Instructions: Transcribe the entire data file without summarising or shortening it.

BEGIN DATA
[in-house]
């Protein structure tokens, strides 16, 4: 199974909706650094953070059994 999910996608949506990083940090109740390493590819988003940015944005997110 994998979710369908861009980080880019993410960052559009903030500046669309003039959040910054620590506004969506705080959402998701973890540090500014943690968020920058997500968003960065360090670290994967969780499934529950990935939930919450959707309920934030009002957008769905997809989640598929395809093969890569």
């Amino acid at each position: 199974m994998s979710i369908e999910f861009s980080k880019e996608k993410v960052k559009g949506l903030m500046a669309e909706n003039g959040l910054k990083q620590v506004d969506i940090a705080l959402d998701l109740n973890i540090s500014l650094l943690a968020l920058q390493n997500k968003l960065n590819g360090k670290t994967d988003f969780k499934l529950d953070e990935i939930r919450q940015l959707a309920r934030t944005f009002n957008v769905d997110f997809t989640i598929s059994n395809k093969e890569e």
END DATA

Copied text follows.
[in-house]
């Protein structure tokens, strides 16, 4: 199974909706650094953070059994 999910996608949506990083940090109740390493590819988003940015944005997110 994998979710369908861009980080880019993410960052559009903030500046669309003039959040910054620590506004969506705080959402998701973890540090500014943690968020920058997500968003960065360090670290994967969780499934529950990935939930919450959707309920934030009002957008769905997809989640598929395809093969890569």
């Amino acid at each position: 199974m994998s979710i369908e999910f861009s980080k880019e996608k993410v960052k559009g949506l903030m500046a669309e909706n003039g959040l910054k990083q620590v506004d969506i940090a705080l959402d998701l109740n973890i540090s500014l650094l943690a968020l920058q390493n997500k968003l960065n590819g360090k670290t994967d988003f969780k499934l529950d953070e990935i939930r919450q940015l959707a309920r934030t944005f009002n957008v769905d997110f997809t989640i598929s059994n395809k093969e890569e």